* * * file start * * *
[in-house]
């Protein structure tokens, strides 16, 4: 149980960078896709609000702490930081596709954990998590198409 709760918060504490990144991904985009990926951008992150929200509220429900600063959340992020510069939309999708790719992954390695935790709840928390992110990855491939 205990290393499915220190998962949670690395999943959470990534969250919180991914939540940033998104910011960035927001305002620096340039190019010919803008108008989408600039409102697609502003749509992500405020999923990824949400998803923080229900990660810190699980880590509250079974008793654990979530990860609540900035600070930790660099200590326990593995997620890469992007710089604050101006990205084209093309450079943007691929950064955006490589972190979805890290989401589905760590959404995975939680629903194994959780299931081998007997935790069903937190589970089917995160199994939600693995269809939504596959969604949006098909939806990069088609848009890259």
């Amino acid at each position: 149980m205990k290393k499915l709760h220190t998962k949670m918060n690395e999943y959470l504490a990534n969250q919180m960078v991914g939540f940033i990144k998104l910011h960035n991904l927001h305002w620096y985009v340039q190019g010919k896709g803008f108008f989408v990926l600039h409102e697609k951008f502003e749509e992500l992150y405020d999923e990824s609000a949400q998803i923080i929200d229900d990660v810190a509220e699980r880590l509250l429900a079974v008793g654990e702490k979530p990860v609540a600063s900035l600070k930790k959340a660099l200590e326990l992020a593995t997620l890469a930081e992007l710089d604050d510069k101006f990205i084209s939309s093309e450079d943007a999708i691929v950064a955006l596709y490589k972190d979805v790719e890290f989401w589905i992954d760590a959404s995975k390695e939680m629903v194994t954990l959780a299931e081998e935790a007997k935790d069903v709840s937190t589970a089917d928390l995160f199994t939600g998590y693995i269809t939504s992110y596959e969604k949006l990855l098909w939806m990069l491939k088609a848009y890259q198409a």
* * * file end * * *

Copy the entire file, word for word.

[in-house]
């Protein structure tokens, strides 16, 4: 149980960078896709609000702490930081596709954990998590198409 709760918060504490990144991904985009990926951008992150929200509220429900600063959340992020510069939309999708790719992954390695935790709840928390992110990855491939 205990290393499915220190998962949670690395999943959470990534969250919180991914939540940033998104910011960035927001305002620096340039190019010919803008108008989408600039409102697609502003749509992500405020999923990824949400998803923080229900990660810190699980880590509250079974008793654990979530990860609540900035600070930790660099200590326990593995997620890469992007710089604050101006990205084209093309450079943007691929950064955006490589972190979805890290989401589905760590959404995975939680629903194994959780299931081998007997935790069903937190589970089917995160199994939600693995269809939504596959969604949006098909939806990069088609848009890259």
């Amino acid at each position: 149980m205990k290393k499915l709760h220190t998962k949670m918060n690395e999943y959470l504490a990534n969250q919180m960078v991914g939540f940033i990144k998104l910011h960035n991904l927001h305002w620096y985009v340039q190019g010919k896709g803008f108008f989408v990926l600039h409102e697609k951008f502003e749509e992500l992150y405020d999923e990824s609000a949400q998803i923080i929200d229900d990660v810190a509220e699980r880590l509250l429900a079974v008793g654990e702490k979530p990860v609540a600063s900035l600070k930790k959340a660099l200590e326990l992020a593995t997620l890469a930081e992007l710089d604050d510069k101006f990205i084209s939309s093309e450079d943007a999708i691929v950064a955006l596709y490589k972190d979805v790719e890290f989401w589905i992954d760590a959404s995975k390695e939680m629903v194994t954990l959780a299931e081998e935790a007997k935790d069903v709840s937190t589970a089917d928390l995160f199994t939600g998590y693995i269809t939504s992110y596959e969604k949006l990855l098909w939806m990069l491939k088609a848009y890259q198409a």